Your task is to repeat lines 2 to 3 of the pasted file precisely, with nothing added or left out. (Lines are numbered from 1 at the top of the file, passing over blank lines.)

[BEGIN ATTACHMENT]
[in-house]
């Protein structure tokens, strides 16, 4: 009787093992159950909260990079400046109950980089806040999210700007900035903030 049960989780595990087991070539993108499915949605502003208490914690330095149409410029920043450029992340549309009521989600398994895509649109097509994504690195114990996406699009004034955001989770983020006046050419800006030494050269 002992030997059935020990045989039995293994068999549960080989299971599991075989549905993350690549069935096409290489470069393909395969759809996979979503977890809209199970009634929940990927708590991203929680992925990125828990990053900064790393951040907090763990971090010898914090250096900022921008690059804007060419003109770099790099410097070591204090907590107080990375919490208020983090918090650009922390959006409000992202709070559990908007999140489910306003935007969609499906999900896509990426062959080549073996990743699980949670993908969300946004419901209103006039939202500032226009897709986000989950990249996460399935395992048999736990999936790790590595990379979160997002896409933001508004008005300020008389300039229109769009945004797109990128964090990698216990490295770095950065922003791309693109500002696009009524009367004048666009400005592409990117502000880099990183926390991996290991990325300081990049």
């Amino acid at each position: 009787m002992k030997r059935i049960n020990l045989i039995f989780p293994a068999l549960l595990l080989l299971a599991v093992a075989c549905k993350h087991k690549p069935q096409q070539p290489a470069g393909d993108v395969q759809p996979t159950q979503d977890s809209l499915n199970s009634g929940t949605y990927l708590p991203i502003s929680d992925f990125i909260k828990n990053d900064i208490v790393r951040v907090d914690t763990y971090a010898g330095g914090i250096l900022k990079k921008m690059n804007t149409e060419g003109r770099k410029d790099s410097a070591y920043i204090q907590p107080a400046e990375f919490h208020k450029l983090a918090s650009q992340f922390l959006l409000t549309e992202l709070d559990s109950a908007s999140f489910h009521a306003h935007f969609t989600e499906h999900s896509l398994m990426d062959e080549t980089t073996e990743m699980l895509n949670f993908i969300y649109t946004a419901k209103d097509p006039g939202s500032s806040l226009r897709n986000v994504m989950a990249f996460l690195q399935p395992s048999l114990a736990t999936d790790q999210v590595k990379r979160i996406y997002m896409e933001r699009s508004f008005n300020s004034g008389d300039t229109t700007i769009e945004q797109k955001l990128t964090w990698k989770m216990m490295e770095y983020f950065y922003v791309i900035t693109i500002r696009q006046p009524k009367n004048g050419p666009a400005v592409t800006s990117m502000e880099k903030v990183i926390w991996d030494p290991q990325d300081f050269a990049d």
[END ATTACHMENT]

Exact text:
């Protein structure tokens, strides 16, 4: 009787093992159950909260990079400046109950980089806040999210700007900035903030 049960989780595990087991070539993108499915949605502003208490914690330095149409410029920043450029992340549309009521989600398994895509649109097509994504690195114990996406699009004034955001989770983020006046050419800006030494050269 002992030997059935020990045989039995293994068999549960080989299971599991075989549905993350690549069935096409290489470069393909395969759809996979979503977890809209199970009634929940990927708590991203929680992925990125828990990053900064790393951040907090763990971090010898914090250096900022921008690059804007060419003109770099790099410097070591204090907590107080990375919490208020983090918090650009922390959006409000992202709070559990908007999140489910306003935007969609499906999900896509990426062959080549073996990743699980949670993908969300946004419901209103006039939202500032226009897709986000989950990249996460399935395992048999736990999936790790590595990379979160997002896409933001508004008005300020008389300039229109769009945004797109990128964090990698216990490295770095950065922003791309693109500002696009009524009367004048666009400005592409990117502000880099990183926390991996290991990325300081990049």
């Amino acid at each position: 009787m002992k030997r059935i049960n020990l045989i039995f989780p293994a068999l549960l595990l080989l299971a599991v093992a075989c549905k993350h087991k690549p069935q096409q070539p290489a470069g393909d993108v395969q759809p996979t159950q979503d977890s809209l499915n199970s009634g929940t949605y990927l708590p991203i502003s929680d992925f990125i909260k828990n990053d900064i208490v790393r951040v907090d914690t763990y971090a010898g330095g914090i250096l900022k990079k921008m690059n804007t149409e060419g003109r770099k410029d790099s410097a070591y920043i204090q907590p107080a400046e990375f919490h208020k450029l983090a918090s650009q992340f922390l959006l409000t549309e992202l709070d559990s109950a908007s999140f489910h009521a306003h935007f969609t989600e499906h999900s896509l398994m990426d062959e080549t980089t073996e990743m699980l895509n949670f993908i969300y649109t946004a419901k209103d097509p006039g939202s500032s806040l226009r897709n986000v994504m989950a990249f996460l690195q399935p395992s048999l114990a736990t999936d790790q999210v590595k990379r979160i996406y997002m896409e933001r699009s508004f008005n300020s004034g008389d300039t229109t700007i769009e945004q797109k955001l990128t964090w990698k989770m216990m490295e770095y983020f950065y922003v791309i900035t693109i500002r696009q006046p009524k009367n004048g050419p666009a400005v592409t800006s990117m502000e880099k903030v990183i926390w991996d030494p290991q990325d300081f050269a990049d």